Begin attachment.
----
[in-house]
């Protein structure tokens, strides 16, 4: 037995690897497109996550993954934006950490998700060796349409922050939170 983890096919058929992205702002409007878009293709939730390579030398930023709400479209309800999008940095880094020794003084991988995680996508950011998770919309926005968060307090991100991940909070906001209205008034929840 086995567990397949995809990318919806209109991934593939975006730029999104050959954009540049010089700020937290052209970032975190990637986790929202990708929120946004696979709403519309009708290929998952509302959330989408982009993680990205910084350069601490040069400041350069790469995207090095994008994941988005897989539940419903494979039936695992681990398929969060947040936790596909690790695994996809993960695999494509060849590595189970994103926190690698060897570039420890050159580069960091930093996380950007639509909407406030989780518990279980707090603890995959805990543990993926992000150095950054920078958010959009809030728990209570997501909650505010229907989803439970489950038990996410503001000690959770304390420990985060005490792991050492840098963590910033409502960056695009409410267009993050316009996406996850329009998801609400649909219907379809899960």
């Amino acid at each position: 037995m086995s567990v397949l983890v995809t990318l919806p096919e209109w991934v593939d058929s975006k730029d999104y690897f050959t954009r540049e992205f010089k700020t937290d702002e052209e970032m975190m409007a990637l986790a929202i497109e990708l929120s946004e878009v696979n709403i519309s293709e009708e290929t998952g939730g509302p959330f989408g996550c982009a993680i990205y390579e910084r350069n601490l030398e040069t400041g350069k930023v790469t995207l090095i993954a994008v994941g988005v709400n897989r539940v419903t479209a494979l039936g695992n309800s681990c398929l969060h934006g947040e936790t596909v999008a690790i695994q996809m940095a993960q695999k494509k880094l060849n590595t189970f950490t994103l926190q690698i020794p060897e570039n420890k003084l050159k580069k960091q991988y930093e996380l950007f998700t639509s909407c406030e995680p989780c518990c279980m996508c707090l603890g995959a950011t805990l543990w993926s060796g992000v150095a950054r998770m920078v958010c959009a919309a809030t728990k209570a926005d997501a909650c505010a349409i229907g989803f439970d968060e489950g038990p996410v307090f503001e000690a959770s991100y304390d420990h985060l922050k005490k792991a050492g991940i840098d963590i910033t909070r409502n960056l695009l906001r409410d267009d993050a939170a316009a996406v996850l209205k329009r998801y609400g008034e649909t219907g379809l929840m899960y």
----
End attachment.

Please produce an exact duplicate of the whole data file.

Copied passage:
[in-house]
């Protein structure tokens, strides 16, 4: 037995690897497109996550993954934006950490998700060796349409922050939170 983890096919058929992205702002409007878009293709939730390579030398930023709400479209309800999008940095880094020794003084991988995680996508950011998770919309926005968060307090991100991940909070906001209205008034929840 086995567990397949995809990318919806209109991934593939975006730029999104050959954009540049010089700020937290052209970032975190990637986790929202990708929120946004696979709403519309009708290929998952509302959330989408982009993680990205910084350069601490040069400041350069790469995207090095994008994941988005897989539940419903494979039936695992681990398929969060947040936790596909690790695994996809993960695999494509060849590595189970994103926190690698060897570039420890050159580069960091930093996380950007639509909407406030989780518990279980707090603890995959805990543990993926992000150095950054920078958010959009809030728990209570997501909650505010229907989803439970489950038990996410503001000690959770304390420990985060005490792991050492840098963590910033409502960056695009409410267009993050316009996406996850329009998801609400649909219907379809899960």
């Amino acid at each position: 037995m086995s567990v397949l983890v995809t990318l919806p096919e209109w991934v593939d058929s975006k730029d999104y690897f050959t954009r540049e992205f010089k700020t937290d702002e052209e970032m975190m409007a990637l986790a929202i497109e990708l929120s946004e878009v696979n709403i519309s293709e009708e290929t998952g939730g509302p959330f989408g996550c982009a993680i990205y390579e910084r350069n601490l030398e040069t400041g350069k930023v790469t995207l090095i993954a994008v994941g988005v709400n897989r539940v419903t479209a494979l039936g695992n309800s681990c398929l969060h934006g947040e936790t596909v999008a690790i695994q996809m940095a993960q695999k494509k880094l060849n590595t189970f950490t994103l926190q690698i020794p060897e570039n420890k003084l050159k580069k960091q991988y930093e996380l950007f998700t639509s909407c406030e995680p989780c518990c279980m996508c707090l603890g995959a950011t805990l543990w993926s060796g992000v150095a950054r998770m920078v958010c959009a919309a809030t728990k209570a926005d997501a909650c505010a349409i229907g989803f439970d968060e489950g038990p996410v307090f503001e000690a959770s991100y304390d420990h985060l922050k005490k792991a050492g991940i840098d963590i910033t909070r409502n960056l695009l906001r409410d267009d993050a939170a316009a996406v996850l209205k329009r998801y609400g008034e649909t219907g379809l929840m899960y």